(f) A state Experimental Fishing Permit program would promote collaborative and cooperative fisheries research and would develop information that would be available for management of state fisheries and, in some cases, inform the development of fishery management plans adopted pursuant to Part 1.7 (commencing with Section 7050) of Division 6 of the Fish and Game Code.
(g) In establishing a state Experimental Fishing Permit program, California also can provide a replicable state model for encouraging valuable and productive collaborative fisheries research in coastal waters.

SEC. 3.

 Section 90 of the Fish and Game Code is amended to read:

 The definitions in this chapter govern the construction of Section 1022, Chapter 7 (commencing with Section 1700) of Division 2, and Division 6 (commencing with Section 5500) and all regulations adopted pursuant to those provisions.

SEC. 4.

 Section 1022 is added to the Fish and Game Code, to read:

 (a) The commission may authorize, for scientific research, educational, limited testing, data collection, compensation fishing, conservation engineering, exploratory fishing, health and safety survey, environmental cleanup or hazard removal purposes, or any combination of these purposes, experimental fishing permits (EFP) to be issued by the department that authorize commercial or recreational marine fishing activity otherwise prohibited by this code or any regulation adopted pursuant to this code, subject, at a minimum, to all of the following:
(1) Activities conducted under the EFP shall be consistent with policies set forth in Section 7050 and any applicable fishery management plan.
(2) An EFP is subject to those conditions the commission deems necessary to ensure the protection of marine resources, and shall be revoked if the continued use would have an adverse impact on any resource, allocation of a resource, or other adverse impact to established fisheries.
(3) (A) Except as provided in subparagraph (B), activities conducted under the EFP shall not involve engaging in bottom trawling in ocean waters of the state.
(B) Activities conducted under the EFP may involve engaging in bottom trawling if the EFP is issued to a person who holds a permit issued pursuant to Section 8494 or 8842 and the activities conducted under the EFP are limited to locations where bottom trawling is authorized under the applicable permit.
(4) An EFP exempts a permittee only from the provisions of this code and regulations adopted pursuant to this code specified in the EFP. All other applicable laws and regulations shall remain in effect.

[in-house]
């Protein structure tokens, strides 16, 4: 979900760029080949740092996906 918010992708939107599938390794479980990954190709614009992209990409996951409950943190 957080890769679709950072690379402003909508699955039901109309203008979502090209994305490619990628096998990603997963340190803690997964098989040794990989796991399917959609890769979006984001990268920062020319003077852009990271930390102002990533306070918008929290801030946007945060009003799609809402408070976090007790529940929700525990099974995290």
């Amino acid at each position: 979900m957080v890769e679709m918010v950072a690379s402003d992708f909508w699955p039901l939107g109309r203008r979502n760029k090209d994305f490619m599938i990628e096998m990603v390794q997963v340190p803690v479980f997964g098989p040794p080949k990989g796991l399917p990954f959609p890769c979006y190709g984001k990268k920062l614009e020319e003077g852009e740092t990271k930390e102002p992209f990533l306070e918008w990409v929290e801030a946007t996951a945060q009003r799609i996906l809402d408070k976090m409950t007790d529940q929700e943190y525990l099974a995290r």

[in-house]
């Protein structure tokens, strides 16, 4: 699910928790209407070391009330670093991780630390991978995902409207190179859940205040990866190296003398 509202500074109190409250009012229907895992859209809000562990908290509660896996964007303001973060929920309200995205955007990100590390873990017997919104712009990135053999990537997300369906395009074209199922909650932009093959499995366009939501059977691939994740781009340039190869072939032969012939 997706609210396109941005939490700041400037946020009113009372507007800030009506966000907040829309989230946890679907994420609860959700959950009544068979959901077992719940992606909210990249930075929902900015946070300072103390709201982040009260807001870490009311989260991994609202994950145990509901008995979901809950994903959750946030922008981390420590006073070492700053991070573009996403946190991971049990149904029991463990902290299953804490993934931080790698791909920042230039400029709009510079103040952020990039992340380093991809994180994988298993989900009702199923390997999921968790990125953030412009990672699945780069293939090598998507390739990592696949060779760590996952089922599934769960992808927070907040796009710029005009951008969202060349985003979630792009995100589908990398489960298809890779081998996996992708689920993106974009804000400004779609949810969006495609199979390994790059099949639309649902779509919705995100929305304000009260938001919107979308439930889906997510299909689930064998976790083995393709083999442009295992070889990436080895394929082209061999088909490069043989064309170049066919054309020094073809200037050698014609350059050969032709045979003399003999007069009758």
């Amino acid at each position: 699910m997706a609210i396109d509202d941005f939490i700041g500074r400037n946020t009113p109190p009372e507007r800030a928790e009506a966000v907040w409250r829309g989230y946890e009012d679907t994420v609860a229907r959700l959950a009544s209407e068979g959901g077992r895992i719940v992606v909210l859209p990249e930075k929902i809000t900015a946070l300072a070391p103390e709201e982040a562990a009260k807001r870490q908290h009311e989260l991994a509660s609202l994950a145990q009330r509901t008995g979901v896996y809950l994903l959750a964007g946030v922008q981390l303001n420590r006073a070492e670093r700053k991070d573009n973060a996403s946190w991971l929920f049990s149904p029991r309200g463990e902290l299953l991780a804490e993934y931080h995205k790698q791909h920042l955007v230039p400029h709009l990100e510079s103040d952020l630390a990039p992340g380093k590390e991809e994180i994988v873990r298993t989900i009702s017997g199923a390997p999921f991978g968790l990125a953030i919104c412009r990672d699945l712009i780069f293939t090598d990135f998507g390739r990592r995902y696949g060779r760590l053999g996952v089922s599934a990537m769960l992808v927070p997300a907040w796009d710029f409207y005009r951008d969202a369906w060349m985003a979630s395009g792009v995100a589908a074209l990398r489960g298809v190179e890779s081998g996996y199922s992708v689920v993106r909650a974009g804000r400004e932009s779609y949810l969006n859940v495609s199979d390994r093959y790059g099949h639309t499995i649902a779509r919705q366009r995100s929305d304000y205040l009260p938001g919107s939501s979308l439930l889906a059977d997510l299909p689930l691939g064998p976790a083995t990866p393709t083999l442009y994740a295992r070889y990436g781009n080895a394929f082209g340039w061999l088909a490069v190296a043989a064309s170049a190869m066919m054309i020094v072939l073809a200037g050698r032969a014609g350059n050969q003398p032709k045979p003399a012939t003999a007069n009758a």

(5) Permits shall be issued pursuant to the process established in subdivision (b).
(b) The commission shall establish an expeditious process for department review, public notice and comment, commission approval, and prompt department issuance of EFPs, that is consistent with Section 7059.
(c) Upon completion of the activities authorized in an EFP, or periodically under terms specified by the commission, a person fishing under an EFP shall submit to the commission and the department a final report summarizing the EFP research and findings, and any scientific reports or other publications created as a result of the activity.
(d) Unless otherwise specified by the commission, an EFP issued pursuant to this section is valid for a period of one year. However, the department shall not issue an EFP for more than four consecutive years.
(e) The commission shall post, and annually update, information regarding approved EFP activities, including information on the fishery and region affected, the experimental intent, and other relevant information on its Internet Web site.
(f) On or before January 1, 2023, and every five years thereafter, the commission shall complete and provide to the appropriate legislative committees a report summarizing the approved EFPs and benefits of the EFP program to the sustainability of California fisheries, efficiency of fishing effort, and reduction of bycatch in California fisheries.
(g) For purposes of this section, the following terms have the following meanings:
(1) “Compensation fishing” means fishing conducted for the purpose of recovering costs associated with resource surveys and scientific studies that support the management of a fishery, or fishing that serves as an incentive for participation in those studies. Compensation fishing may include fishing before, during, or following those surveys or studies.
(2) “Conservation engineering” means the study of fish behavior and the development and testing of new gear technology and fishing techniques that promote efficient and sustainable harvest of target species or reduce collateral effects, such as bycatch and adverse effects on habitat, or both.
(3) “Exploratory fishing” means fishing to collect data or conduct other research, typically to provide information that could inform the potential opening of a new fishery or an area currently closed to fishing.

SEC. 5.

 No reimbursement is required by this act pursuant to Section 6 of Article XIII B of the California Constitution because the only costs that may be incurred by a local agency or school district will be incurred because this act creates a new crime or infraction, eliminates a crime or infraction, or changes the penalty for a crime or infraction, within the meaning of Section 17556 of the Government Code, or changes the definition of a crime within the meaning of Section 6 of Article XIII B of the California Constitution.